Preambles occasionally take up over half the entire length of a will, as in this example:
Using preambles for religious history is problematic. Preambles have in the past been studied as indicatiors of religious belief, but now one historian has gone so far as to say that
Far from revealing the religious beliefs of the average testator, wills and their preambles hide them from the historians' gaze.
R O'Day, The debate on the English Reformation (London, 1986), quoted in When Death Do Us Part, p158.
There is a question as to how much value the wording has as evidence. It is important to bear in mind the wider local situation and the mechanics of will-making - just how many people were there to choose from in your community to draft a will for you? Wills were often written by members of the clergy or by a small number of amateur scribes. Books of legal formulae were in circulation and the wording could be copied directly from them.
This is a summary of the latest thinking on the subject of preambles by Margaret Spufford from the new collection of essays on probate, When Death Do Us Part (See bibliography for publication details):
While standard formulations can indeed be found and associated with particular scribes, there was a sufficient range of choice of scribes for a testator to choose a man with at least the same general beliefs as himself, while when an individual held particularly forceful religious opinions these came through in the terminology employed in the will.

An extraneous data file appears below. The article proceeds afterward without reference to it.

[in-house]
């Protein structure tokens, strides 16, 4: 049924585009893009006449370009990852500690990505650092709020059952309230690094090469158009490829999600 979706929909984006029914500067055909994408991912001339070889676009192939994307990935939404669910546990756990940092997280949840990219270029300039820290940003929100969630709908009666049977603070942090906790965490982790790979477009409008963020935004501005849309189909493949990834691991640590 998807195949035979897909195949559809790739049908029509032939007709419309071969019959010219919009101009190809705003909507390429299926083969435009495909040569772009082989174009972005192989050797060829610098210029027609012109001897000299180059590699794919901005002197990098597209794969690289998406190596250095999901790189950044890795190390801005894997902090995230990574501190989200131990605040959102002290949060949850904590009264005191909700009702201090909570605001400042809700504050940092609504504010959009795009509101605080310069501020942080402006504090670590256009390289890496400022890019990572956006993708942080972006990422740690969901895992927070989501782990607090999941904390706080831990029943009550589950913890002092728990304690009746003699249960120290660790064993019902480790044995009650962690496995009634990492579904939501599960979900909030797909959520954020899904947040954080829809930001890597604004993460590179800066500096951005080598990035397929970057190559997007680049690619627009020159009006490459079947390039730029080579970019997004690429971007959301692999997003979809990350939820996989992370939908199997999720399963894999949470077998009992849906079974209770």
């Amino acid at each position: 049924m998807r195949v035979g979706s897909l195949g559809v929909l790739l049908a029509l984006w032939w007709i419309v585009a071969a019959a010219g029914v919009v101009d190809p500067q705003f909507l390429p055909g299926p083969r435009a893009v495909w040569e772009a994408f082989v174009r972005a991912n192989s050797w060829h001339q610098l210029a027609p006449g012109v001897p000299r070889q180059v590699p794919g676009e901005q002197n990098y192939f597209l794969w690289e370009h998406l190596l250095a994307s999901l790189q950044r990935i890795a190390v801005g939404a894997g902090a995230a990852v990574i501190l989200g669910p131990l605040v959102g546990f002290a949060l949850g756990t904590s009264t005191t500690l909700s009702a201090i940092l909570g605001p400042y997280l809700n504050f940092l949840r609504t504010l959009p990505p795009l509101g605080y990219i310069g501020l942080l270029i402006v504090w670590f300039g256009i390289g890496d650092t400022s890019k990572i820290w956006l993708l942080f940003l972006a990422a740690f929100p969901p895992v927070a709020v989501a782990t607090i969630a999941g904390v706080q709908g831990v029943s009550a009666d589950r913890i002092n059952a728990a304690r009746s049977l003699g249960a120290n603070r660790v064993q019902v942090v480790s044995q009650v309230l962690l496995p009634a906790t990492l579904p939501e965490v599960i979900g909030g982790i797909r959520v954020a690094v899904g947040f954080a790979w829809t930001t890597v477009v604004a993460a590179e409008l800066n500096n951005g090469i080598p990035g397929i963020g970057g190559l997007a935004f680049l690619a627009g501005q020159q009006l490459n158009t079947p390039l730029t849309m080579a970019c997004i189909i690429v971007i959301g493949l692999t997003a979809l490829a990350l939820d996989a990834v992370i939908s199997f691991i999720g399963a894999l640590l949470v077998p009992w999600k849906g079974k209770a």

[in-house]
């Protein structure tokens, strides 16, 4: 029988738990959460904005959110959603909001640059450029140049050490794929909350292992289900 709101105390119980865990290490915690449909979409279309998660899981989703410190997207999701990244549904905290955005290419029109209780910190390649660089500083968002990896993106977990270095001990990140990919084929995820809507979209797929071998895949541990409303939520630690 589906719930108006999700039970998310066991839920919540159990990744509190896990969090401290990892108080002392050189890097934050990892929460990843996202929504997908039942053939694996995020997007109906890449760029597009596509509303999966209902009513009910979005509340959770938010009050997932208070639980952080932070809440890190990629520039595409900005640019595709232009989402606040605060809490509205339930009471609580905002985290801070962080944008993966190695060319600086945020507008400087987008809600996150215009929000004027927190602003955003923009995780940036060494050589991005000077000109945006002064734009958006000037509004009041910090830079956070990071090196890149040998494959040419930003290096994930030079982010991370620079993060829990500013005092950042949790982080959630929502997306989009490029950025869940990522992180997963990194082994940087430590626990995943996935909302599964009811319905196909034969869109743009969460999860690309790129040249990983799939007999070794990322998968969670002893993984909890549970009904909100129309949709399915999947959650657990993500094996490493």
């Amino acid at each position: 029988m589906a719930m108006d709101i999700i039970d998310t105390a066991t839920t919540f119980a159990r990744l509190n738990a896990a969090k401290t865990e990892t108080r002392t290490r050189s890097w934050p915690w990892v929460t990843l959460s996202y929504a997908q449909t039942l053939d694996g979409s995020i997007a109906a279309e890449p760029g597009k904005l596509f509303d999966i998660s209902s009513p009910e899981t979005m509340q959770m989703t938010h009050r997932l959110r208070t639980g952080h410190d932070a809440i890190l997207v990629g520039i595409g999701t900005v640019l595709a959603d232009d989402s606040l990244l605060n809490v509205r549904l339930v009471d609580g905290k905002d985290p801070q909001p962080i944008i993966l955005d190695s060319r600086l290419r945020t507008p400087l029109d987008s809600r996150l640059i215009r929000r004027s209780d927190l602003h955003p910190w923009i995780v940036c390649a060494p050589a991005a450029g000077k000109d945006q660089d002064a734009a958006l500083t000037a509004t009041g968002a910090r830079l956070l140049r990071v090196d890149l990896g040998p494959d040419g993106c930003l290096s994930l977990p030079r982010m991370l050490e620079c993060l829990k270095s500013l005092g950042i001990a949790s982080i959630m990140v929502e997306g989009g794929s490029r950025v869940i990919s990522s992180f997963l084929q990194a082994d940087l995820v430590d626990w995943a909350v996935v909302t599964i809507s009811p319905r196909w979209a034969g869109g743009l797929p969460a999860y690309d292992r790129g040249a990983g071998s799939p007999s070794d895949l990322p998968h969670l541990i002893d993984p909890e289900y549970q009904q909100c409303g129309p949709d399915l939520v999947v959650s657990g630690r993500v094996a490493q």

However, if the will is in the testator's own hand, perhaps a little more weight can be given to the contents of their preamble. This is the opening to the will of Richard Bowman, written by himself:
Will of Richard Bowman (ref: P2/B/1599)
Click here for the catalogue entry for this will
Click for a transcript of this will
There are other wills in the collection that throw light on this vexed subject. We have come across several examples of wills that have been jotted down in the presence of the testator and then written up afterwards and the difference is quite startling.
This is the will of William Belch. Or is it? There is a different version, actually signed by the testator, in which there is no mention of God at all! It is certainly an area where more research might bring a clearer understanding.
Will of William Belch (ref: P5/1635/13)